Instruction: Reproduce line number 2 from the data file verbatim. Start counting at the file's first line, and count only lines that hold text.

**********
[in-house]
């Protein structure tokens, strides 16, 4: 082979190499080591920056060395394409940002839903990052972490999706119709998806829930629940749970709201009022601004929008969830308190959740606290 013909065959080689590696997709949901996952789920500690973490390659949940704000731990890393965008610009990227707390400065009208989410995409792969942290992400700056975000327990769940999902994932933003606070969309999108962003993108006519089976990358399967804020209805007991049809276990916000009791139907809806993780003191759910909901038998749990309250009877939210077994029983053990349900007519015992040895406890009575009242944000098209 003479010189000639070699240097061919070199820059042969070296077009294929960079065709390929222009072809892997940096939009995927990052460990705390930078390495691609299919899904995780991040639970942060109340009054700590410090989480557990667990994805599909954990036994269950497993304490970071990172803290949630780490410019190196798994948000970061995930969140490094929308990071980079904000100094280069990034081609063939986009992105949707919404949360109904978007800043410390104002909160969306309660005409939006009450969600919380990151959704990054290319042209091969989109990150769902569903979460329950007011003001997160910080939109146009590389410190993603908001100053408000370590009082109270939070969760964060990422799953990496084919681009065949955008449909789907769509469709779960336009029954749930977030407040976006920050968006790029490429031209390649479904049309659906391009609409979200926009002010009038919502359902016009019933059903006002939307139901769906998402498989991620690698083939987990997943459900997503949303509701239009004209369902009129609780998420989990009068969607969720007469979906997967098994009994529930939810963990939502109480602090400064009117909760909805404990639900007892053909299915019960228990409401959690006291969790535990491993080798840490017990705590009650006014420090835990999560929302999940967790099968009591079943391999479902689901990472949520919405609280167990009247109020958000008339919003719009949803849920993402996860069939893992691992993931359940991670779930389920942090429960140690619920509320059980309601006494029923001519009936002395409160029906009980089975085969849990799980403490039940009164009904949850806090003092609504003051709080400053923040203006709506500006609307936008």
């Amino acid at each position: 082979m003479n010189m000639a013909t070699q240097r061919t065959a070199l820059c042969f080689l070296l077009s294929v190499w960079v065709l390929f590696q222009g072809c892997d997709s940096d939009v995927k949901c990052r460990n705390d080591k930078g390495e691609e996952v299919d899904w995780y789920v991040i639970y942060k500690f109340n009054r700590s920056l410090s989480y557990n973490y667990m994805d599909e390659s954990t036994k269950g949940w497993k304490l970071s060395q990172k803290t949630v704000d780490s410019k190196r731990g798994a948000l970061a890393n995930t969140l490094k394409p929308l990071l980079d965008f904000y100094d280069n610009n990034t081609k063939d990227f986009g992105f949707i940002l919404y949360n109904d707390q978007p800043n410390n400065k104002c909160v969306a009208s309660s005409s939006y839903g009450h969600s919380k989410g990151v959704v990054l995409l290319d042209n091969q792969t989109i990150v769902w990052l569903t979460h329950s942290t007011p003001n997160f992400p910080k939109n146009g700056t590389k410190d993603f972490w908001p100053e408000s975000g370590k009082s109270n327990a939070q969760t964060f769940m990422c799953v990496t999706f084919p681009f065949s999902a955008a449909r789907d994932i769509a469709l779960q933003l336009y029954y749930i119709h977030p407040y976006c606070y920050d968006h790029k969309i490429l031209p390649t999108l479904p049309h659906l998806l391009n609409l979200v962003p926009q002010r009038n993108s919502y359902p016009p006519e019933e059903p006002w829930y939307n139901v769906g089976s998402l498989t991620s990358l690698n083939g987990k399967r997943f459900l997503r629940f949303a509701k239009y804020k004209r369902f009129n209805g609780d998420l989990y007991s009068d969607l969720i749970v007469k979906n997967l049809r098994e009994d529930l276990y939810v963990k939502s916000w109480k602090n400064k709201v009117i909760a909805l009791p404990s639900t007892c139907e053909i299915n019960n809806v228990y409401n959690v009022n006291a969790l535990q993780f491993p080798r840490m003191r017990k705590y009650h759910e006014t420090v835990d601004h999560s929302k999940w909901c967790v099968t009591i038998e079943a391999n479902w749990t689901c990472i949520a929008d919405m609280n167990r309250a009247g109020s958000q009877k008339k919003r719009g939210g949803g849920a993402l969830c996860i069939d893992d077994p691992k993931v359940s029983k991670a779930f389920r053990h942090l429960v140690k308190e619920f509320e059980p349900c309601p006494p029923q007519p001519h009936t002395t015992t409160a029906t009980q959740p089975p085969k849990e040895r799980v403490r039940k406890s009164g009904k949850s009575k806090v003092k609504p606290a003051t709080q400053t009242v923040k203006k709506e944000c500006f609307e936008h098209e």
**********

């Protein structure tokens, strides 16, 4: 082979190499080591920056060395394409940002839903990052972490999706119709998806829930629940749970709201009022601004929008969830308190959740606290 013909065959080689590696997709949901996952789920500690973490390659949940704000731990890393965008610009990227707390400065009208989410995409792969942290992400700056975000327990769940999902994932933003606070969309999108962003993108006519089976990358399967804020209805007991049809276990916000009791139907809806993780003191759910909901038998749990309250009877939210077994029983053990349900007519015992040895406890009575009242944000098209 003479010189000639070699240097061919070199820059042969070296077009294929960079065709390929222009072809892997940096939009995927990052460990705390930078390495691609299919899904995780991040639970942060109340009054700590410090989480557990667990994805599909954990036994269950497993304490970071990172803290949630780490410019190196798994948000970061995930969140490094929308990071980079904000100094280069990034081609063939986009992105949707919404949360109904978007800043410390104002909160969306309660005409939006009450969600919380990151959704990054290319042209091969989109990150769902569903979460329950007011003001997160910080939109146009590389410190993603908001100053408000370590009082109270939070969760964060990422799953990496084919681009065949955008449909789907769509469709779960336009029954749930977030407040976006920050968006790029490429031209390649479904049309659906391009609409979200926009002010009038919502359902016009019933059903006002939307139901769906998402498989991620690698083939987990997943459900997503949303509701239009004209369902009129609780998420989990009068969607969720007469979906997967098994009994529930939810963990939502109480602090400064009117909760909805404990639900007892053909299915019960228990409401959690006291969790535990491993080798840490017990705590009650006014420090835990999560929302999940967790099968009591079943391999479902689901990472949520919405609280167990009247109020958000008339919003719009949803849920993402996860069939893992691992993931359940991670779930389920942090429960140690619920509320059980309601006494029923001519009936002395409160029906009980089975085969849990799980403490039940009164009904949850806090003092609504003051709080400053923040203006709506500006609307936008």